Big hoohah in the press today about the Muslim shop assistant who refused to serve a customer buying a children's book on Christianity because it was "unclean".
Shopper Sally Friday felt "publicly humiliated" at the Reading branch of Marks & Spencer when she tried to pay for "First Bible Stories" as a gift for her young grandson. When she put the book on the checkout counter, the young assistant refused to touch it, declared it was unclean and summoned another member of staff to serve instead.
Mrs Friday said she was so upset that she has now complained to the store's management. Last night politicians and religious leaders supported her in condemning the high street giant and re-igniting the debate over religious beliefs in the workplace.
Inayat Bunglawala, assistant secretary-general of the Muslim Council of Britain, described the assistant's comments as "offensive" and called for Marks & Spencer to carry out a thorough investigation.
Conservative MP Philip Davies said the refusal to serve Mrs Friday was "unacceptable" and "damaging" to community relations, and added "If a Christian lady had refused to serve a Muslim on religious grounds there would have been hell to pay. In fact, I am sure someone would be sacked … but that won't happen this time, will it?"
Mrs Friday said her trip to the sales in Reading, Berks, with her daughter had been ruined. She added "I have given it careful thought and still feel humiliated that, because I am purchasing a children's Bible story book, a cashier is able to object and refuse to put it through the till. Had this been a copy of the Koran I am confident any Christian person would be happy to do her job, and for this to happen in a Marks & Spencer of all places beggars belief. It will be a long, long time before I shop again at M&S."
Marks & Spencer have apologised to Mrs.Friday.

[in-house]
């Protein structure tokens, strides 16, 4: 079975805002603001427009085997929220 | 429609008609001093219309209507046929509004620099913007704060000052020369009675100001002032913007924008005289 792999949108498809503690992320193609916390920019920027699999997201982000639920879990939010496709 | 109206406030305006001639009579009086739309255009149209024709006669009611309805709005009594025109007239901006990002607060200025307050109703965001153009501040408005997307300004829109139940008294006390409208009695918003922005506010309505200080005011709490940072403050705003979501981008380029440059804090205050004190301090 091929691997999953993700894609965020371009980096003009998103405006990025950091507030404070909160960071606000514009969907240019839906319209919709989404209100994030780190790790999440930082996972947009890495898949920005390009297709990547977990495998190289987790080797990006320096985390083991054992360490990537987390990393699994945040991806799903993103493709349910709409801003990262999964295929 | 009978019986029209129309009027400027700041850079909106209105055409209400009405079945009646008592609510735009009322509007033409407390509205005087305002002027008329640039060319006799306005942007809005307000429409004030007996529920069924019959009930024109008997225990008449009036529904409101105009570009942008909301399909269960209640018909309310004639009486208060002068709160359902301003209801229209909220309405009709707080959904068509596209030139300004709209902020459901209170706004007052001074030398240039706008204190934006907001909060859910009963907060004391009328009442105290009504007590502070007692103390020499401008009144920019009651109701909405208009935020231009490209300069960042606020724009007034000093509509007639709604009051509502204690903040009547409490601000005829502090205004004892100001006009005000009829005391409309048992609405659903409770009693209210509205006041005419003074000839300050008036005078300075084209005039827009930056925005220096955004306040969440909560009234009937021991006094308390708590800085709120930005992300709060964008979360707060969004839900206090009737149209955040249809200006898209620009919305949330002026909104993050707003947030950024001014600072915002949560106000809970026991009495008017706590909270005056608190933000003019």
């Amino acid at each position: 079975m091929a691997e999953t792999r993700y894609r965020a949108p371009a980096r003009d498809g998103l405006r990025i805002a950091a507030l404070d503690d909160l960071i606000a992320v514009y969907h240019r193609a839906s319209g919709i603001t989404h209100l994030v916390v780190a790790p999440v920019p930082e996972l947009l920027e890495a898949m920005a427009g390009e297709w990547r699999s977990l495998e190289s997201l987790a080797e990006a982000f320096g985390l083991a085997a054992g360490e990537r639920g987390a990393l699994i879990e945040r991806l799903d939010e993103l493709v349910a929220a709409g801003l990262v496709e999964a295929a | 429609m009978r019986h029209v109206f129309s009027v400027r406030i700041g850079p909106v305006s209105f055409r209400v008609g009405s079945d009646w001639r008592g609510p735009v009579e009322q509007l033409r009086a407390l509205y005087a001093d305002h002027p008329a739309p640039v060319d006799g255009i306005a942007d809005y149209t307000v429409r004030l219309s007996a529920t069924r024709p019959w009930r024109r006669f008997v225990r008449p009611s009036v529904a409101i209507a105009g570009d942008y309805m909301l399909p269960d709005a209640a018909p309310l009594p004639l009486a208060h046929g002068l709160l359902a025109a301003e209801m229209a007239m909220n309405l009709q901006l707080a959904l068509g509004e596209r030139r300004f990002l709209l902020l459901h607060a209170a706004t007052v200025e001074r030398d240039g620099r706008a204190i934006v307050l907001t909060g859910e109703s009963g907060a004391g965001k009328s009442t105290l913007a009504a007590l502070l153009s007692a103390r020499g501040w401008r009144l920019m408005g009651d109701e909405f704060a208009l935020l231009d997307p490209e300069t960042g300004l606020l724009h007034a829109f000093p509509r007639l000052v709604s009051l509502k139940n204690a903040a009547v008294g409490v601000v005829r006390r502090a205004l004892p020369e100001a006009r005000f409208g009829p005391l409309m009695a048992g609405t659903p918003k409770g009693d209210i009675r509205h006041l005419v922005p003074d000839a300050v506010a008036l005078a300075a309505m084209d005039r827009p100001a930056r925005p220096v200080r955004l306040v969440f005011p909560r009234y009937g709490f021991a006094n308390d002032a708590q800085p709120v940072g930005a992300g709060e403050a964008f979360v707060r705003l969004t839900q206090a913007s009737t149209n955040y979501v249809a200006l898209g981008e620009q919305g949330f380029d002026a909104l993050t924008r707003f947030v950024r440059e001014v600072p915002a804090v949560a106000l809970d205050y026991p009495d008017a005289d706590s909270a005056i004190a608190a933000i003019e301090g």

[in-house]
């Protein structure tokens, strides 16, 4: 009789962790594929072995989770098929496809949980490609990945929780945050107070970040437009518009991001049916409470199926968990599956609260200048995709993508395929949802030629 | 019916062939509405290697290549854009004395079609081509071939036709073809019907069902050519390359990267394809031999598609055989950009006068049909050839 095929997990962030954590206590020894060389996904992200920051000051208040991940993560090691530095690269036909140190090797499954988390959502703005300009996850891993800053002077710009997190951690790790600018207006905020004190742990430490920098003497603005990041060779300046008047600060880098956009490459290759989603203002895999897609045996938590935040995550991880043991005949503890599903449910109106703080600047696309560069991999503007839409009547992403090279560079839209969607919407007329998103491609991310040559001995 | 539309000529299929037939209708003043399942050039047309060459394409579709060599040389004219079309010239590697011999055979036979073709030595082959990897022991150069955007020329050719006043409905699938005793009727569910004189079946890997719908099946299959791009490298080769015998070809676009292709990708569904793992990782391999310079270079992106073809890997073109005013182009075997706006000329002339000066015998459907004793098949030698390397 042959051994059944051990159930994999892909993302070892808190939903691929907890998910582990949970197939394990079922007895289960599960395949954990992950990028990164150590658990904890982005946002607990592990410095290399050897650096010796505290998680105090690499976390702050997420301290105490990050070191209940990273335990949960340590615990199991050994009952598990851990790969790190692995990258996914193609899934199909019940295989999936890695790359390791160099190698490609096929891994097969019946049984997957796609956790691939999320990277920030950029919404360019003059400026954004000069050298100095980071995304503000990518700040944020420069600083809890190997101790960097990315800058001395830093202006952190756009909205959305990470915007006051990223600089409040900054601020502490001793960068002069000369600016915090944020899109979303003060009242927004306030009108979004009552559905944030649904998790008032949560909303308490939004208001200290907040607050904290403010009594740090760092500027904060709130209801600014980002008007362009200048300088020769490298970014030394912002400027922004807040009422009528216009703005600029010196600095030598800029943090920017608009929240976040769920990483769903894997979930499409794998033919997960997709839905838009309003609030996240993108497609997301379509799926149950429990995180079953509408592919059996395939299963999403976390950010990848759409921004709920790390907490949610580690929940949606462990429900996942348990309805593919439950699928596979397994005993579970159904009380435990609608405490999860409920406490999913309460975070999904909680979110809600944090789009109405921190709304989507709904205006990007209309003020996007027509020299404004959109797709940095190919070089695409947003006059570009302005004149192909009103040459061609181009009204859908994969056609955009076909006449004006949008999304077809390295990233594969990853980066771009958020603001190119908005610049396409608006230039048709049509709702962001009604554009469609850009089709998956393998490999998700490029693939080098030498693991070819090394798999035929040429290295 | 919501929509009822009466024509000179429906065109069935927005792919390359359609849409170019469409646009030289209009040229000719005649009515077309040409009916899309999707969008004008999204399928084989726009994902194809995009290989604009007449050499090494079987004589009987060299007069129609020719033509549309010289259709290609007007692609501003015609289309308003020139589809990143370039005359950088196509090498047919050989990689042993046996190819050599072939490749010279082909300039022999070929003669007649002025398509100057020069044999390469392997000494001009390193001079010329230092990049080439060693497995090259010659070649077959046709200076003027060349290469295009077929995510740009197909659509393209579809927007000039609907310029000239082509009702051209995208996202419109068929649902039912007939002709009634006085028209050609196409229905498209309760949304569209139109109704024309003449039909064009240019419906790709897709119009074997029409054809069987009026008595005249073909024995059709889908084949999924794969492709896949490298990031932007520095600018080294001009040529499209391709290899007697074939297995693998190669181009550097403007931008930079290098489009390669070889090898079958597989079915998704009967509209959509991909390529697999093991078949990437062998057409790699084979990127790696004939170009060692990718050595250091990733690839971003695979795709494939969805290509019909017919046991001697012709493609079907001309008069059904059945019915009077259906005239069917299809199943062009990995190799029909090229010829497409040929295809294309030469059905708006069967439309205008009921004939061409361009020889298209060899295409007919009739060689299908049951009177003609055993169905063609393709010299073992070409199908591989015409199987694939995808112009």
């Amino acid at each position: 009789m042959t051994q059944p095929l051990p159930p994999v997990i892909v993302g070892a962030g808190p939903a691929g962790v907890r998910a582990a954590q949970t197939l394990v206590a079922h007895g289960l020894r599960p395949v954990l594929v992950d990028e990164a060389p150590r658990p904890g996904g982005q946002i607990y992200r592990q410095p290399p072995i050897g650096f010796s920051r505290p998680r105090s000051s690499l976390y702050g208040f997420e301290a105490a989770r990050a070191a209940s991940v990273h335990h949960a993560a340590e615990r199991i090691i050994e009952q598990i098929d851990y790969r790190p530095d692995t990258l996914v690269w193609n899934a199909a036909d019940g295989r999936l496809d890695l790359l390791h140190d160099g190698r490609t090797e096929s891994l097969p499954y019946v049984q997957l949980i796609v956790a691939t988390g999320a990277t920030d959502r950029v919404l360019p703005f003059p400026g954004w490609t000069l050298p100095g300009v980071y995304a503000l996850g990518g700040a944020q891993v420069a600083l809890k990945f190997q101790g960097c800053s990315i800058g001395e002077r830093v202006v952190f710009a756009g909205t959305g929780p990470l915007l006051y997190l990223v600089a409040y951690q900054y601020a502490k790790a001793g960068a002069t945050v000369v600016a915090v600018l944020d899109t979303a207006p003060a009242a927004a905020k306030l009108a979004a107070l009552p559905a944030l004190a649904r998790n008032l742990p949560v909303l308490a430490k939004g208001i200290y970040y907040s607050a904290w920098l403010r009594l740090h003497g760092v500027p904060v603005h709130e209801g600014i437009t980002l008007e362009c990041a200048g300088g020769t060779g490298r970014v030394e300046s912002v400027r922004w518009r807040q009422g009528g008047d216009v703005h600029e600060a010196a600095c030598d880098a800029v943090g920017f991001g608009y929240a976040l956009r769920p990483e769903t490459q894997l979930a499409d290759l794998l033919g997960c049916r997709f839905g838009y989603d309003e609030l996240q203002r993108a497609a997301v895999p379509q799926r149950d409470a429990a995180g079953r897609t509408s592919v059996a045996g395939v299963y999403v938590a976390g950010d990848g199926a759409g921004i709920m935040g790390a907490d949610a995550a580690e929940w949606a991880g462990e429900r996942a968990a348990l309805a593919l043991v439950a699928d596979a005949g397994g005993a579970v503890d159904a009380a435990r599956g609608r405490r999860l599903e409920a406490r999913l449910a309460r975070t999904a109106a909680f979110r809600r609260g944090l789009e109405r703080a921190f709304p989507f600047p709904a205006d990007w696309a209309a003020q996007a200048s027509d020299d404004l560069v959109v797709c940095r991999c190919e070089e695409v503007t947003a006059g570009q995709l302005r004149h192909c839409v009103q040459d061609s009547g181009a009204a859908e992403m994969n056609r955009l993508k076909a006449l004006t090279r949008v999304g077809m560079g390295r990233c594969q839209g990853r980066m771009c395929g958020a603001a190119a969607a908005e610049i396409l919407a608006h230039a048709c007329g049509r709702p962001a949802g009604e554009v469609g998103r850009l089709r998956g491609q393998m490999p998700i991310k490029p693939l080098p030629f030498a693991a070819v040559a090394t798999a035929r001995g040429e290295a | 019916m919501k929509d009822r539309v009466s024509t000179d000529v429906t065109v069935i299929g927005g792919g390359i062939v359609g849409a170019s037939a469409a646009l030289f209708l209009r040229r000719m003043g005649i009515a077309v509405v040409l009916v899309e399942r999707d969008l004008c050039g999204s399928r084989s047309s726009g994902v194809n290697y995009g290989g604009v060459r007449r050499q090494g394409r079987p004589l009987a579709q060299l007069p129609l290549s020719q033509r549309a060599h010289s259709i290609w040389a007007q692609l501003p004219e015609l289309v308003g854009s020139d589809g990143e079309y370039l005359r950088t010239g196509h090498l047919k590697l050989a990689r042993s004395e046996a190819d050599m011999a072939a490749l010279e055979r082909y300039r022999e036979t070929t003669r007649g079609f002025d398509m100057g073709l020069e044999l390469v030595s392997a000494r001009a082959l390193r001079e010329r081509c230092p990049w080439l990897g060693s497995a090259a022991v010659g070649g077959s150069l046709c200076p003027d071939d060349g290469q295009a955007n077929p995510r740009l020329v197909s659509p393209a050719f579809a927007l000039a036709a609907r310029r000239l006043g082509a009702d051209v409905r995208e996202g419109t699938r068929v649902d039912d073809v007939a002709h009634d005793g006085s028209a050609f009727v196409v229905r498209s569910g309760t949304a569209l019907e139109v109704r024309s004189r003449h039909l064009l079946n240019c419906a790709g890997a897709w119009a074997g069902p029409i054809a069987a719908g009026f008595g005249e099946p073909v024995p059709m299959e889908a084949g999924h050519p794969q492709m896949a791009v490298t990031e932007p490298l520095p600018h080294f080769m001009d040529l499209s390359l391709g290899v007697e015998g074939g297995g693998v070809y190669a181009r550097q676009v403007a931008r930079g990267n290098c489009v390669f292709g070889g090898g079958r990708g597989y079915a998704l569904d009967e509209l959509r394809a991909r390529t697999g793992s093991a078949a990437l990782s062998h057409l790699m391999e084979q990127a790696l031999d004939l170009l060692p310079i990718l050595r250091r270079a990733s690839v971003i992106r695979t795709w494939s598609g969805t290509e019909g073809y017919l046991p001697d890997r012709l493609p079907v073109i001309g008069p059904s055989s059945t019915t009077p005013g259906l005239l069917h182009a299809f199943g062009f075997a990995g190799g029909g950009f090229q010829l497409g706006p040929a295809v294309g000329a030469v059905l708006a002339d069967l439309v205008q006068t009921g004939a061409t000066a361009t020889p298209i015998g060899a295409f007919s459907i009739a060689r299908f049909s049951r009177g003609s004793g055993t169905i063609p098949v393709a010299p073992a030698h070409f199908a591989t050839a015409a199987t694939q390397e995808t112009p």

The GOS is just as outraged and surprised at this incident as anyone else - in other words, not very.
We all know there are plenty of narrow-minded, ignorant bigots in the world and while most of them are American, a good few are religious nuts and live in this country. It's not so surprising that every once in a while one of them will think that their belief in Scientology or Offler the Crocodile-God or the bloody Tooth Fairy or whatever entitles them to inflict their odious ignorance on normal people.
And Mrs.Friday, we know you're cross. You've every right to be. We're cross too.
I don't think so. You're a great big 69-year-old lady with a superstitious belief-system of your own (or you wouldn't be buying your grandson a book of Bible stories, poor little tyke), and you're probably the equal of any six little Muslim girls. Just draw yourself up to your full height and bash her with your zimmer frame, for God's sake (and I suppose in the circumstances, yes, we really do mean "for God's sake").
You don't need to play the victim, and bleat about how "humiliated" you feel in order to make us feel sympathetic - we're sympathetic already. Making yourself into a victim is what they do. You know exactly who I mean. Don't stoop to their level, woman. Next thing we know you'll be banging on about how you've got a terminal illness and your husband died and your budgie's only got one leg. I mean, come on! - at 69 you're nearly old enough to have been in the Blitz, and playing for sympathy is the best you can do?
This is, of course, just the latest example of Muslim staff refusing to serve customers on religious grounds. In October 2006, Lloyds chemist was forced to apologise to mother Jo-Ann Thomas after a Muslim pharmacist refused her a morning-after contraceptive pill on religious grounds in Rotherham. A smoker was refused cigarettes at a Cambridge store in January last year because the Muslim shop assistant said it was against her religion to sell tobacco.
And Islamic checkout staff at Sainsbury's who refuse to sell alcohol are allowed to opt out of handling bottles and cans of drink by calling other staff to take their place. Other staff have refused to work stacking shelves with wine, beer and spirits and have been found alternative roles in the company.
Sainsbury's said they were keen to accommodate the religious beliefs of all its staff.
The GOS says: Great stuff, Sainsbury's, well done. What about the religious beliefs of your customers?
I thought it was illegal in this country to discriminate against anyone because of their race or religion? Why was this shop assistant able to choose who she should serve and who she should not, on the basis of the customer's religion?
Why isn't she up in front of a magistrate or something? After all, Samina Malik nearly went to prison, and all she did was write poetry about terrorism.
Mind you, it was really terrible poetry.
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